• Pickens Maple Syrup Festival: Pickens, W.Va. March 18 and 19. Tour of maple-syrup camp, pancake feed, crafts, antique show, wood carving, square dancing, wine sampling, other events. 304/924-6288 or smiling country.com/pickenswv/maplefest.htm

• Pennsylvania Maple Festival: Meyersdale, Pa. March 25 and 26 and March 29 through April 2. Pancakes and sausage, car shows, historical pageantry, horse pull, quilt show and maple queen contest, among other events. Admission. 814/634-0213 or pamaplefestival.com

• Whitetop Mountain Maple Festival: Whitetop, Va. March 25 and 26. Pancake meal, storytelling, tapping tours, other activities. 276/773-3711 or grayson countyva.com

Making syrup yourself

Want to make maple syrup? Here’s how to do it, courtesy of the folks at Bear Branch Nature Center in Westminster, Md., whose sugaring festival comes up on Sunday.

First, find the right tree …

That may sound like a joke to people accustomed to just stopping by the market, but it’s true: Find the right tree.

You can recognize a maple tree by looking at the way buds and branches grow. They are always opposite each other in maples. You can remember which trees have opposite branching by using the expression MAD HORSE, which stands for maples, ashes, dogwoods and horse chestnuts.

Then find the right kind of maple. Sugar maples have brown buds on brown twigs. Red maples have red buds, and silver maples have red buds with a fetid odor when crushed. Sugar maples have smooth silver-gray bark when young and large, irregularly gray corky plates when old.

Tap the tree during winter’s first thaw. A tappable tree should be at least 3 feet in circumference. (Remember, if you can hug the tree, it’s too small to tap.) Using a brace and a 3/8-inch or 7/16-inch bit, drill a hole 2 inches deep at a slightly upward angle on the south side of the tree at waist height. Do not drill holes one above the other.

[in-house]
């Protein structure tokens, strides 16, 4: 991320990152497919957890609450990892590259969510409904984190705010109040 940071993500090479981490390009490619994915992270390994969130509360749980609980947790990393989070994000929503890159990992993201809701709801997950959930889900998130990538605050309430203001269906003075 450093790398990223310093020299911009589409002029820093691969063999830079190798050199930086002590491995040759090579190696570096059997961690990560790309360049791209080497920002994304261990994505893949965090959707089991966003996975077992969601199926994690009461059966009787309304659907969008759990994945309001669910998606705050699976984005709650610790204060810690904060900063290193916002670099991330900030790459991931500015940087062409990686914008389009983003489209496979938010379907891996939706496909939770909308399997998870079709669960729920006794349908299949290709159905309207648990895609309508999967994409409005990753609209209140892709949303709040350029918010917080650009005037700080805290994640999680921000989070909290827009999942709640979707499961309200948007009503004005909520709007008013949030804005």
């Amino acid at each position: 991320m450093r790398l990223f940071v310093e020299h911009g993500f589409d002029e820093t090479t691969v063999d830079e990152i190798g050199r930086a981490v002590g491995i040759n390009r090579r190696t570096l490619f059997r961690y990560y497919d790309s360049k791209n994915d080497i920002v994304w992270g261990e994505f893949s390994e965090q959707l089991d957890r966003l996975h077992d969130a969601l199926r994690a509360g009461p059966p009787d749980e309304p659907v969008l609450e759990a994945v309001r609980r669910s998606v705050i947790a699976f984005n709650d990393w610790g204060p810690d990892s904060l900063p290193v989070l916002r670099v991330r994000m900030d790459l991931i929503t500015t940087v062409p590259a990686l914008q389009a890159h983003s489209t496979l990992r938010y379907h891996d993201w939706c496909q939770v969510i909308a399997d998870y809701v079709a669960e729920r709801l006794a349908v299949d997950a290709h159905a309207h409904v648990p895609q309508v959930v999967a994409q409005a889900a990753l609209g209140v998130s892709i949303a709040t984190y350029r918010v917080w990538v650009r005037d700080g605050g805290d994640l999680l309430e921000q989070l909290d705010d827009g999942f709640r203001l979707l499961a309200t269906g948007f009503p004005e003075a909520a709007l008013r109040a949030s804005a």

Hint: If a hole is at waist height and vertically below a large branch or above a large root, more sap seems to flow.

Boil the sap until it “aprons” your spoon or ladle. Filter the syrup, and you are ready to pour it over pancakes or waffles.

• • •

To go a bit further and make maple sugar from your syrup or even from syrup bought at the market, start with about a pint of grade B maple syrup.

In a large pan, bring about 1 inch of the syrup to a boil over medium-high heat. Reduce the heat and then simmer for about 10 minutes. After 10 minutes, drop ½ teaspoon of the syrup into a glass of cold water. If it forms a firm, slightly flattened disk at the bottom of the glass, it’s ready.

Take the mixture off the heat and stir until the sugar sets. The more you stir, the finer the crystals will be. Once the sugar sets, put the mixture back on the heat for about 30 seconds until liquid. Heat, stirring, for another 30 seconds.

Pour the liquid sugar into molds. You also can use aluminum foil or a shallow pan for cutting the sugar into squares. Glaze the sugar with hot maple syrup and cover with clear plastic wrap to preserve its softness.

Copyright © 2019 The Washington Times, LLC. Click here for reprint permission.

The Washington Times Comment Policy

The Washington Times welcomes your comments on Spot.im, our third-party provider. Please read our Comment Policy before commenting.


Click to Read More and View Comments

Click to Hide